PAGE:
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Bergmann, Lothar; Kube, Ulrich; Doehn, Christian; Steiner, Thomas; Goebell, Peter J.; Kindler, Manfred; Herrmann, Edwin; Janssen, Jan; Weikert, Steffen; Scheffler, Michael T.; Schmitz, Jörg; Albrecht, Michael and Staehler, Michael (2015): Everolimus in metastatic renal cell carcinoma after failure of initial anti-VEGF therapy: final results of a noninterventional study. In: BMC Cancer 15:303 [PDF, 1MB]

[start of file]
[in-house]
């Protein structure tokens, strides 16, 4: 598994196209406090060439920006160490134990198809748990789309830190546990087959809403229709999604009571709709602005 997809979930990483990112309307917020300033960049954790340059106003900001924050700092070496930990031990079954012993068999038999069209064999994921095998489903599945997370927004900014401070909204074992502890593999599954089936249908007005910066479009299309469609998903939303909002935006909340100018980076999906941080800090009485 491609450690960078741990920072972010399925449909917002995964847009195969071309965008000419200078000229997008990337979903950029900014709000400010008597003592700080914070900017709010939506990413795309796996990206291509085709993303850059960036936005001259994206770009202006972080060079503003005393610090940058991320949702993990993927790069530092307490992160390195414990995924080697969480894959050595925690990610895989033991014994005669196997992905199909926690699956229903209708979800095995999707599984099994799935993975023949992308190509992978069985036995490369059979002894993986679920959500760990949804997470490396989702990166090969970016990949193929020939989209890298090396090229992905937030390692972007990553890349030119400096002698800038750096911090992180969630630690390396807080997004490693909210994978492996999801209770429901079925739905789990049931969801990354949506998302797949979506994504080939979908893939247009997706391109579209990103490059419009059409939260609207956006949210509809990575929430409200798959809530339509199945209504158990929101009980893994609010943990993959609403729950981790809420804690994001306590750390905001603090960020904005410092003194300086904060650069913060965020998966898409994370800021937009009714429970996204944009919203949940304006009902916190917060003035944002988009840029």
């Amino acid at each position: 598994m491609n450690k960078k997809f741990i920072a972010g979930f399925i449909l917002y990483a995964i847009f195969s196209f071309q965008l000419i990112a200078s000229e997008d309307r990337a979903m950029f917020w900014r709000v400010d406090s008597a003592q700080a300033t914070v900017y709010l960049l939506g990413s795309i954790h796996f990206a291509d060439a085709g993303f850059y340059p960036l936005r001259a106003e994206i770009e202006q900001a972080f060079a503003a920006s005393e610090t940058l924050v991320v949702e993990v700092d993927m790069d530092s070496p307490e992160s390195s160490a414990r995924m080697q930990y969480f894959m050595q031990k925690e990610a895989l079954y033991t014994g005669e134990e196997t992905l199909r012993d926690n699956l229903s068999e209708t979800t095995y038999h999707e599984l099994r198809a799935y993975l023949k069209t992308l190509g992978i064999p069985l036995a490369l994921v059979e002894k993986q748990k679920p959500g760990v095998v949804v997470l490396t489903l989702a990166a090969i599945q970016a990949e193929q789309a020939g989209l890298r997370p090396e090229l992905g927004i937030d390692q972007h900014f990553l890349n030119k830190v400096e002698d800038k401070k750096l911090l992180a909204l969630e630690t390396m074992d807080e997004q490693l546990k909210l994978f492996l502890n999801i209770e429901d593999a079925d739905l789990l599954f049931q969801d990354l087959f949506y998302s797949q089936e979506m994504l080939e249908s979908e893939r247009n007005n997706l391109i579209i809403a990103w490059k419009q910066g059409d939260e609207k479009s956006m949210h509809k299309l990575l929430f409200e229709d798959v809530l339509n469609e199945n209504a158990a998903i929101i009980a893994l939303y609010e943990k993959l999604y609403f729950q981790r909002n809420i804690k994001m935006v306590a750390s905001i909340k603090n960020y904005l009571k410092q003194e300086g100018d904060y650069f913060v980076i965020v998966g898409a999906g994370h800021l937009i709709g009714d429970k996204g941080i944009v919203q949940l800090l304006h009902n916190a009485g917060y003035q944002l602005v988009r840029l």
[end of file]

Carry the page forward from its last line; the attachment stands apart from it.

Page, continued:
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Background: Data are limited regarding routine use of everolimus after initial vascular endothelial growth factor (VEGF)-targeted therapy. The aim of this prospective, noninterventional, observational study was to assess efficacy and safety of everolimus after initial VEGF-targeted treatment in patients with metastatic renal cell carcinoma (mRCC) in routine clinical settings. Methods: Everolimus was administered per routine clinical practice. Patients with mRCC of any histology from 116 active sites in Germany were included. The main objective was to determine everolimus efficacy in time to progression (TTP). Progression-free survival (PFS), treatment duration, tumor response, adherence to everolimus regimen, treatment after everolimus, and safety were also assessed. Results: In the total population (N = 334),median follow-up was 5.2 months (range, 0-32 months). Median treatment duration (safety population, n = 318) was 6.5 months (95% confidence interval [CI], 5-8 months). Median TTP and median PFS were similar in populations investigated. In patients who received everolimus as second-line treatment (n = 211),median (95% CI) TTP was 7.1 months (5-9 months) and median PFS was 6.9 months (5-9 months). Commonly reported adverse events (safety population, n = 318) were dyspnea (17%),anemia (15%), and fatigue (12%). Limitations of the noninterventional design should be considered. Conclusions: This study reflects routine clinical use of everolimus in a large sample of patients with mRCC. Favorable efficacy and safety were seen for everolimus after previous therapy with one VEGF-targeted agent. Results of this study confirm everolimus as one of the standard options in second-line therapy for patients with mRCC.

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